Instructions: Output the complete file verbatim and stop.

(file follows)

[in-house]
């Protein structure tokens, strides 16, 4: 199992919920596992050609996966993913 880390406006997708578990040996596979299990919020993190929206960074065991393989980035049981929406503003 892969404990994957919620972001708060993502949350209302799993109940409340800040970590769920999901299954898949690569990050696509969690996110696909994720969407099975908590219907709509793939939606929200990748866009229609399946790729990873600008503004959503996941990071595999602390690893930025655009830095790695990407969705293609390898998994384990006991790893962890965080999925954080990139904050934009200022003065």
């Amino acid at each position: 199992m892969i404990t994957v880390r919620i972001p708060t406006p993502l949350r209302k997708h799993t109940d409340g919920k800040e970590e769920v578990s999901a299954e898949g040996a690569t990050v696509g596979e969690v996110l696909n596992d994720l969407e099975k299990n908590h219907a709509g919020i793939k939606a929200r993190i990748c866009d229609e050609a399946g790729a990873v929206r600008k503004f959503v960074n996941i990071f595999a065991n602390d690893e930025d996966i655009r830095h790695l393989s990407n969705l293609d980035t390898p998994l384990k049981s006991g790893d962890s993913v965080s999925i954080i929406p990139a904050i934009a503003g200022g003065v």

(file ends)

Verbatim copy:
[in-house]
């Protein structure tokens, strides 16, 4: 199992919920596992050609996966993913 880390406006997708578990040996596979299990919020993190929206960074065991393989980035049981929406503003 892969404990994957919620972001708060993502949350209302799993109940409340800040970590769920999901299954898949690569990050696509969690996110696909994720969407099975908590219907709509793939939606929200990748866009229609399946790729990873600008503004959503996941990071595999602390690893930025655009830095790695990407969705293609390898998994384990006991790893962890965080999925954080990139904050934009200022003065």
């Amino acid at each position: 199992m892969i404990t994957v880390r919620i972001p708060t406006p993502l949350r209302k997708h799993t109940d409340g919920k800040e970590e769920v578990s999901a299954e898949g040996a690569t990050v696509g596979e969690v996110l696909n596992d994720l969407e099975k299990n908590h219907a709509g919020i793939k939606a929200r993190i990748c866009d229609e050609a399946g790729a990873v929206r600008k503004f959503v960074n996941i990071f595999a065991n602390d690893e930025d996966i655009r830095h790695l393989s990407n969705l293609d980035t390898p998994l384990k049981s006991g790893d962890s993913v965080s999925i954080i929406p990139a904050i934009a503003g200022g003065v």